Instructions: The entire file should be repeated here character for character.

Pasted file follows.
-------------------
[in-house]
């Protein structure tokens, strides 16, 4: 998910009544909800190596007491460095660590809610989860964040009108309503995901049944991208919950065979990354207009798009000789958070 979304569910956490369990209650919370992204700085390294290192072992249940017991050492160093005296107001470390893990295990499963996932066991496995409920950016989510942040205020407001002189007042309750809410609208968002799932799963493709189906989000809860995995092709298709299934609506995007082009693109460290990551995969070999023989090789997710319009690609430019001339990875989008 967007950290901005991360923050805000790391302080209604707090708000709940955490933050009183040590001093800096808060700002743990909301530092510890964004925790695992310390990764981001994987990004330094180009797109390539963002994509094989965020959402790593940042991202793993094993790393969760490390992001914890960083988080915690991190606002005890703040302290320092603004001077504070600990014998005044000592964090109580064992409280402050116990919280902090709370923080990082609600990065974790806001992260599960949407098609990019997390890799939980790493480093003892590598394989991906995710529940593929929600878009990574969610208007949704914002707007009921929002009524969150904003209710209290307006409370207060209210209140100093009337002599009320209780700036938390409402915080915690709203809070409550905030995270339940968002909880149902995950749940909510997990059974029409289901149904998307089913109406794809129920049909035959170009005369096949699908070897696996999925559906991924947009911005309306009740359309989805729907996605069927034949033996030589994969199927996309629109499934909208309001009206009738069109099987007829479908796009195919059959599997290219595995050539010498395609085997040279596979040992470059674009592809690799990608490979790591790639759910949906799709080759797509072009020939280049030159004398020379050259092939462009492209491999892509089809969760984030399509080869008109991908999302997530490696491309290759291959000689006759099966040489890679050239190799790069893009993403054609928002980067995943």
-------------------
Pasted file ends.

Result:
[in-house]
């Protein structure tokens, strides 16, 4: 998910009544909800190596007491460095660590809610989860964040009108309503995901049944991208919950065979990354207009798009000789958070 979304569910956490369990209650919370992204700085390294290192072992249940017991050492160093005296107001470390893990295990499963996932066991496995409920950016989510942040205020407001002189007042309750809410609208968002799932799963493709189906989000809860995995092709298709299934609506995007082009693109460290990551995969070999023989090789997710319009690609430019001339990875989008 967007950290901005991360923050805000790391302080209604707090708000709940955490933050009183040590001093800096808060700002743990909301530092510890964004925790695992310390990764981001994987990004330094180009797109390539963002994509094989965020959402790593940042991202793993094993790393969760490390992001914890960083988080915690991190606002005890703040302290320092603004001077504070600990014998005044000592964090109580064992409280402050116990919280902090709370923080990082609600990065974790806001992260599960949407098609990019997390890799939980790493480093003892590598394989991906995710529940593929929600878009990574969610208007949704914002707007009921929002009524969150904003209710209290307006409370207060209210209140100093009337002599009320209780700036938390409402915080915690709203809070409550905030995270339940968002909880149902995950749940909510997990059974029409289901149904998307089913109406794809129920049909035959170009005369096949699908070897696996999925559906991924947009911005309306009740359309989805729907996605069927034949033996030589994969199927996309629109499934909208309001009206009738069109099987007829479908796009195919059959599997290219595995050539010498395609085997040279596979040992470059674009592809690799990608490979790591790639759910949906799709080759797509072009020939280049030159004398020379050259092939462009492209491999892509089809969760984030399509080869008109991908999302997530490696491309290759291959000689006759099966040489890679050239190799790069893009993403054609928002980067995943």